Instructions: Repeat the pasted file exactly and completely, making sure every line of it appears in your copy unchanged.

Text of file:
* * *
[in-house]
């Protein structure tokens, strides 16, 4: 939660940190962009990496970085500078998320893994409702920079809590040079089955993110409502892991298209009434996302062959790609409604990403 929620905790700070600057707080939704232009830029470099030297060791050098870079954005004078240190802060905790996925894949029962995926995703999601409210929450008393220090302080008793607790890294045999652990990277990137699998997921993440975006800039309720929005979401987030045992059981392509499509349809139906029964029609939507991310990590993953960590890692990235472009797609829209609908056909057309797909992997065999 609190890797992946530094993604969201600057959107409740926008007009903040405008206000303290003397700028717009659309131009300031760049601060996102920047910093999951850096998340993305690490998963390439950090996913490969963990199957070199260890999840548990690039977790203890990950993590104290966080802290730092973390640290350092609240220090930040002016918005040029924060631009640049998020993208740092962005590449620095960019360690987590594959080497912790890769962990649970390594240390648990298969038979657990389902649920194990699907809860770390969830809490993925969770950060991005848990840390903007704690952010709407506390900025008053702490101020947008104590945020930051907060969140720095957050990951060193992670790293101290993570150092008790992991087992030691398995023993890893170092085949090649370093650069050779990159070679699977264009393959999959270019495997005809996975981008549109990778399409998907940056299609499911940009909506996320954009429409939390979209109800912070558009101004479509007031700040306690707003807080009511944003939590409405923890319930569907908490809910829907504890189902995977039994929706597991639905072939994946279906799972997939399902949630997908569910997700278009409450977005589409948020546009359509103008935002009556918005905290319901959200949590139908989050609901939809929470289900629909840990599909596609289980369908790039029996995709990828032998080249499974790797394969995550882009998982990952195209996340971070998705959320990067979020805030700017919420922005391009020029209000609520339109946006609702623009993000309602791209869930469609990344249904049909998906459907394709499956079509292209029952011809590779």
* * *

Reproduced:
[in-house]
């Protein structure tokens, strides 16, 4: 939660940190962009990496970085500078998320893994409702920079809590040079089955993110409502892991298209009434996302062959790609409604990403 929620905790700070600057707080939704232009830029470099030297060791050098870079954005004078240190802060905790996925894949029962995926995703999601409210929450008393220090302080008793607790890294045999652990990277990137699998997921993440975006800039309720929005979401987030045992059981392509499509349809139906029964029609939507991310990590993953960590890692990235472009797609829209609908056909057309797909992997065999 609190890797992946530094993604969201600057959107409740926008007009903040405008206000303290003397700028717009659309131009300031760049601060996102920047910093999951850096998340993305690490998963390439950090996913490969963990199957070199260890999840548990690039977790203890990950993590104290966080802290730092973390640290350092609240220090930040002016918005040029924060631009640049998020993208740092962005590449620095960019360690987590594959080497912790890769962990649970390594240390648990298969038979657990389902649920194990699907809860770390969830809490993925969770950060991005848990840390903007704690952010709407506390900025008053702490101020947008104590945020930051907060969140720095957050990951060193992670790293101290993570150092008790992991087992030691398995023993890893170092085949090649370093650069050779990159070679699977264009393959999959270019495997005809996975981008549109990778399409998907940056299609499911940009909506996320954009429409939390979209109800912070558009101004479509007031700040306690707003807080009511944003939590409405923890319930569907908490809910829907504890189902995977039994929706597991639905072939994946279906799972997939399902949630997908569910997700278009409450977005589409948020546009359509103008935002009556918005905290319901959200949590139908989050609901939809929470289900629909840990599909596609289980369908790039029996995709990828032998080249499974790797394969995550882009998982990952195209996340971070998705959320990067979020805030700017919420922005391009020029209000609520339109946006609702623009993000309602791209869930469609990344249904049909998906459907394709499956079509292209029952011809590779």